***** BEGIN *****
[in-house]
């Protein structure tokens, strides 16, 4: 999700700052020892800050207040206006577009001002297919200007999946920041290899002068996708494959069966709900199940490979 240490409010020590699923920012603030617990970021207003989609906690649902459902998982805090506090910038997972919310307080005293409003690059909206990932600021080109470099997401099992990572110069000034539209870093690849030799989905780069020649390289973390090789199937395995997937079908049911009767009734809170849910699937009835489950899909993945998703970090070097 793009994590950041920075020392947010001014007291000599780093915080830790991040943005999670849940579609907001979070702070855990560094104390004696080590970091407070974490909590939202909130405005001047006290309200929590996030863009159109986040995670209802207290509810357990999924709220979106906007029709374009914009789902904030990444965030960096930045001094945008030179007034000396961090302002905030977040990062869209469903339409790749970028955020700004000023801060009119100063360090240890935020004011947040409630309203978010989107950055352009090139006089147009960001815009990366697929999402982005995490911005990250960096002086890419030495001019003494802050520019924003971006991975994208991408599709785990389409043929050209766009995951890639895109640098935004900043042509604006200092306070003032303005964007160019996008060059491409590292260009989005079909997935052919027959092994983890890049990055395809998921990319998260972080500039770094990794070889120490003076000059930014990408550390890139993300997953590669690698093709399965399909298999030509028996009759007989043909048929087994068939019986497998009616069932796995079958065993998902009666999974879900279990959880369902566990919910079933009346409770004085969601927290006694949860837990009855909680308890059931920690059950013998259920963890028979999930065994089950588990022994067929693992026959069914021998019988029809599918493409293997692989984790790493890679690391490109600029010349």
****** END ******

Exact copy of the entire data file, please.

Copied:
[in-house]
């Protein structure tokens, strides 16, 4: 999700700052020892800050207040206006577009001002297919200007999946920041290899002068996708494959069966709900199940490979 240490409010020590699923920012603030617990970021207003989609906690649902459902998982805090506090910038997972919310307080005293409003690059909206990932600021080109470099997401099992990572110069000034539209870093690849030799989905780069020649390289973390090789199937395995997937079908049911009767009734809170849910699937009835489950899909993945998703970090070097 793009994590950041920075020392947010001014007291000599780093915080830790991040943005999670849940579609907001979070702070855990560094104390004696080590970091407070974490909590939202909130405005001047006290309200929590996030863009159109986040995670209802207290509810357990999924709220979106906007029709374009914009789902904030990444965030960096930045001094945008030179007034000396961090302002905030977040990062869209469903339409790749970028955020700004000023801060009119100063360090240890935020004011947040409630309203978010989107950055352009090139006089147009960001815009990366697929999402982005995490911005990250960096002086890419030495001019003494802050520019924003971006991975994208991408599709785990389409043929050209766009995951890639895109640098935004900043042509604006200092306070003032303005964007160019996008060059491409590292260009989005079909997935052919027959092994983890890049990055395809998921990319998260972080500039770094990794070889120490003076000059930014990408550390890139993300997953590669690698093709399965399909298999030509028996009759007989043909048929087994068939019986497998009616069932796995079958065993998902009666999974879900279990959880369902566990919910079933009346409770004085969601927290006694949860837990009855909680308890059931920690059950013998259920963890028979999930065994089950588990022994067929693992026959069914021998019988029809599918493409293997692989984790790493890679690391490109600029010349």